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Kroger’s retail school is now in session

Columnist David Orgel writes about how the retailer, in response to the pandemic, is sharing best practices with all stakeholders — suppliers, employees, customers and even competitors — knowing that it will benefit the industry.
David Orgel
Principal, David Orgel Consulting

Longtime observers know that leading retail companies tend to keep things close to the vest. 

This business is ultra-competitive and food and drug retailers generally avoid publicly sharing too much strategic information. 

That’s why it’s stunning that Kroger recently has been sharing so many best practices with the rest of the industry. 

From a manual on key pandemic lessons to resources for small businesses, Kroger has put a premium on education. 

Has Kroger somehow lost its senses with all this sharing? Hardly. 

The giant retailer understands that lifting all stakeholders — including suppliers, employees, customers and even competitors — benefits the industry and solidifies its own leadership position. 

That’s a good lesson for other retailers to take in. And it doesn’t mean you need to give away all your proprietary information — sharing can be selective.

Let’s take a look at some of what Kroger has been sharing. 

Guidance for the Pandemic
Kroger unveiled a remarkable report last year called “Sharing What We’ve Learned: A Blueprint for Businesses.” This eye-popping 79-page document amounts to a complete playbook for how to respond to the pandemic, with useful information even for companies outside of the food industry. Topics covered included response teams and decision-making, leveraging data, educating employees and customers and communications best practices — with a list of suggested tools.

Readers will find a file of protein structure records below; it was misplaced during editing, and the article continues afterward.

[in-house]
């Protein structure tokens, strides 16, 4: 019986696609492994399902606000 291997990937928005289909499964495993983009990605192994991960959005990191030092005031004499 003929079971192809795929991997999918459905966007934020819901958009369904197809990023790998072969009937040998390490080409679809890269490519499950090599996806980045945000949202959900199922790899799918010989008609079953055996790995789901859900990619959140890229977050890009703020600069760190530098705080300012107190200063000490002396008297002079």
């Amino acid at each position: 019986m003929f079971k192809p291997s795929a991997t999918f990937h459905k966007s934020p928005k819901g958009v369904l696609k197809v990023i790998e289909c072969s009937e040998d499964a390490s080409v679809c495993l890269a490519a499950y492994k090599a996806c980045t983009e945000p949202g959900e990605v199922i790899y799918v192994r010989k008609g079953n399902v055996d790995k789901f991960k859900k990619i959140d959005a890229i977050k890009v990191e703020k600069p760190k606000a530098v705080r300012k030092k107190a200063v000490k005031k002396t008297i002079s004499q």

In an introduction to the report, Rodney McMullen, Kroger’s chairman and CEO, explained the goal.

“We want to share what we’ve learned and best practices with other businesses, so they can take steps now to develop protocols and procedures to reopen safely and continue to flatten the curve.”

Guide for Small Businesses 
Kroger launched a “Small Business Resource Guide” in May of 2021 that outlined how entrepreneurial suppliers can get their start in retail.

The guide is tied to Kroger’s plan unveiled last fall called “Framework for Action: Diversity, Equity & Inclusion.”

Kroger’s guidance in the small business report covers topics such as product development, pricing, partnership development and promotion. 

As the report’s introduction states, “This guide focuses on best practices to land retail product placement and is intended to offer helpful insights to small brands that are looking to pitch Kroger — or any other retailer.”

Food Trends and Predictions 
Retailers are known for sharing food trends with suppliers and partners, but not necessarily for widely disseminating trends and forecasts. After all, this can be viewed as releasing competitive information. Nevertheless, Kroger puts a priority on this type of transparency.

In December of last year it released its “Top 10 Trending Foods of 2020,” based on year-over-year sales growth across Kroger's business, including nearly 2,800 retail stores and pickup, delivery and ship. Topping the list were zero-calorie soft drinks, shredded cheese, flavored potato chips and sauvignon blanc wine. 

It also unveiled food trend predictions for 2021 — even spotlighting Kroger items that line up with each trend as a bit of an advertisement.

The focus on Kroger isn’t meant to take anything away from other leading retailers. Most have handled themselves exceptionally well during the pandemic and launched highly commendable initiatives for sustainability, diversity and inclusion, feeding assistance, health and well-being — and of course administering COVID-19 vaccines. 

However, it’s important to call out Kroger’s approaches as unique, both in direction and scale. The retailer has become a sort of university for the industry — a stance that ultimately benefits everyone. There’s additional room for other retailers to put their own novel spins on this concept. 

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